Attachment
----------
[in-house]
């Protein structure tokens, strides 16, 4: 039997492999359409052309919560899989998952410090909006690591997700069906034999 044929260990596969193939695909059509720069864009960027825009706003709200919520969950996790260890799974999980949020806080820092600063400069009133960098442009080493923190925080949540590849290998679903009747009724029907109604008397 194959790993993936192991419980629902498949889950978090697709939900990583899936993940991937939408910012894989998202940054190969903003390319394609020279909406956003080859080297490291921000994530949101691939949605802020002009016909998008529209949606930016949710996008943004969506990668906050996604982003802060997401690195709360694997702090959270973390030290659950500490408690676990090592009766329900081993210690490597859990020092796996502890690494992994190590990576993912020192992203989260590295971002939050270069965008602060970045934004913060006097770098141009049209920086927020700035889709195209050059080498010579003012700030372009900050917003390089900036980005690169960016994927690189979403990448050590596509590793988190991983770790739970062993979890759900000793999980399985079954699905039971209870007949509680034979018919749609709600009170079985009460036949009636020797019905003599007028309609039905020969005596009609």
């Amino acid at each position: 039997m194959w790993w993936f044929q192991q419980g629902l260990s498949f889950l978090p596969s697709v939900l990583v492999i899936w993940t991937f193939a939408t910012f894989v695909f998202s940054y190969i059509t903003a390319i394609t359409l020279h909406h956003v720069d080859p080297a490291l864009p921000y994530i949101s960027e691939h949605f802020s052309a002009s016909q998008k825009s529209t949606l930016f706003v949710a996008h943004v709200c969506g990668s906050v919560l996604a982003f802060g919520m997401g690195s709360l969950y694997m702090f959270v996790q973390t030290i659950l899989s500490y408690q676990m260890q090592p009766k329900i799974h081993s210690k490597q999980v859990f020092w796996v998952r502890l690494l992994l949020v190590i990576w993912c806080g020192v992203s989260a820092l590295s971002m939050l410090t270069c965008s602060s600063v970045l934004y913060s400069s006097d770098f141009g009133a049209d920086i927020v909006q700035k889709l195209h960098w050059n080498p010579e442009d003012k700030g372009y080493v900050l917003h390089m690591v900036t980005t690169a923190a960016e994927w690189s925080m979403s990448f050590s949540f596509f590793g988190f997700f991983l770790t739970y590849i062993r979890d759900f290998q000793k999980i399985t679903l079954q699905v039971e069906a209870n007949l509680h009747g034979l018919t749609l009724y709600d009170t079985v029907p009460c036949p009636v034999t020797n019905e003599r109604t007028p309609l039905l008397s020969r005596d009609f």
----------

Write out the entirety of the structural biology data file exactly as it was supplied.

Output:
[in-house]
């Protein structure tokens, strides 16, 4: 039997492999359409052309919560899989998952410090909006690591997700069906034999 044929260990596969193939695909059509720069864009960027825009706003709200919520969950996790260890799974999980949020806080820092600063400069009133960098442009080493923190925080949540590849290998679903009747009724029907109604008397 194959790993993936192991419980629902498949889950978090697709939900990583899936993940991937939408910012894989998202940054190969903003390319394609020279909406956003080859080297490291921000994530949101691939949605802020002009016909998008529209949606930016949710996008943004969506990668906050996604982003802060997401690195709360694997702090959270973390030290659950500490408690676990090592009766329900081993210690490597859990020092796996502890690494992994190590990576993912020192992203989260590295971002939050270069965008602060970045934004913060006097770098141009049209920086927020700035889709195209050059080498010579003012700030372009900050917003390089900036980005690169960016994927690189979403990448050590596509590793988190991983770790739970062993979890759900000793999980399985079954699905039971209870007949509680034979018919749609709600009170079985009460036949009636020797019905003599007028309609039905020969005596009609």
């Amino acid at each position: 039997m194959w790993w993936f044929q192991q419980g629902l260990s498949f889950l978090p596969s697709v939900l990583v492999i899936w993940t991937f193939a939408t910012f894989v695909f998202s940054y190969i059509t903003a390319i394609t359409l020279h909406h956003v720069d080859p080297a490291l864009p921000y994530i949101s960027e691939h949605f802020s052309a002009s016909q998008k825009s529209t949606l930016f706003v949710a996008h943004v709200c969506g990668s906050v919560l996604a982003f802060g919520m997401g690195s709360l969950y694997m702090f959270v996790q973390t030290i659950l899989s500490y408690q676990m260890q090592p009766k329900i799974h081993s210690k490597q999980v859990f020092w796996v998952r502890l690494l992994l949020v190590i990576w993912c806080g020192v992203s989260a820092l590295s971002m939050l410090t270069c965008s602060s600063v970045l934004y913060s400069s006097d770098f141009g009133a049209d920086i927020v909006q700035k889709l195209h960098w050059n080498p010579e442009d003012k700030g372009y080493v900050l917003h390089m690591v900036t980005t690169a923190a960016e994927w690189s925080m979403s990448f050590s949540f596509f590793g988190f997700f991983l770790t739970y590849i062993r979890d759900f290998q000793k999980i399985t679903l079954q699905v039971e069906a209870n007949l509680h009747g034979l018919t749609l009724y709600d009170t079985v029907p009460c036949p009636v034999t020797n019905e003599r109604t007028p309609l039905l008397s020969r005596d009609f």